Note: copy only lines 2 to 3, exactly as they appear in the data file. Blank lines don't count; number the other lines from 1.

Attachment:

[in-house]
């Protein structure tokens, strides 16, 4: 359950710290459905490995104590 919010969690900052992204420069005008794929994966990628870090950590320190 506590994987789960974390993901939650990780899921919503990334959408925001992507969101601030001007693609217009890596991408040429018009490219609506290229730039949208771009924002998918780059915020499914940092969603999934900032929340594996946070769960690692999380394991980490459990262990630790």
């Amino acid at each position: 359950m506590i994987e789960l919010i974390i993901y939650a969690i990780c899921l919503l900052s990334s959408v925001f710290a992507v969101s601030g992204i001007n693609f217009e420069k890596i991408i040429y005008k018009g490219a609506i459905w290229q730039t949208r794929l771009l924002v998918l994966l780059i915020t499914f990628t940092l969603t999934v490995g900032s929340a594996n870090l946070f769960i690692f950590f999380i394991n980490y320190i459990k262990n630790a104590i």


């Protein structure tokens, strides 16, 4: 359950710290459905490995104590 919010969690900052992204420069005008794929994966990628870090950590320190 506590994987789960974390993901939650990780899921919503990334959408925001992507969101601030001007693609217009890596991408040429018009490219609506290229730039949208771009924002998918780059915020499914940092969603999934900032929340594996946070769960690692999380394991980490459990262990630790």
């Amino acid at each position: 359950m506590i994987e789960l919010i974390i993901y939650a969690i990780c899921l919503l900052s990334s959408v925001f710290a992507v969101s601030g992204i001007n693609f217009e420069k890596i991408i040429y005008k018009g490219a609506i459905w290229q730039t949208r794929l771009l924002v998918l994966l780059i915020t499914f990628t940092l969603t999934v490995g900032s929340a594996n870090l946070f769960i690692f950590f999380i394991n980490y320190i459990k262990n630790a104590i």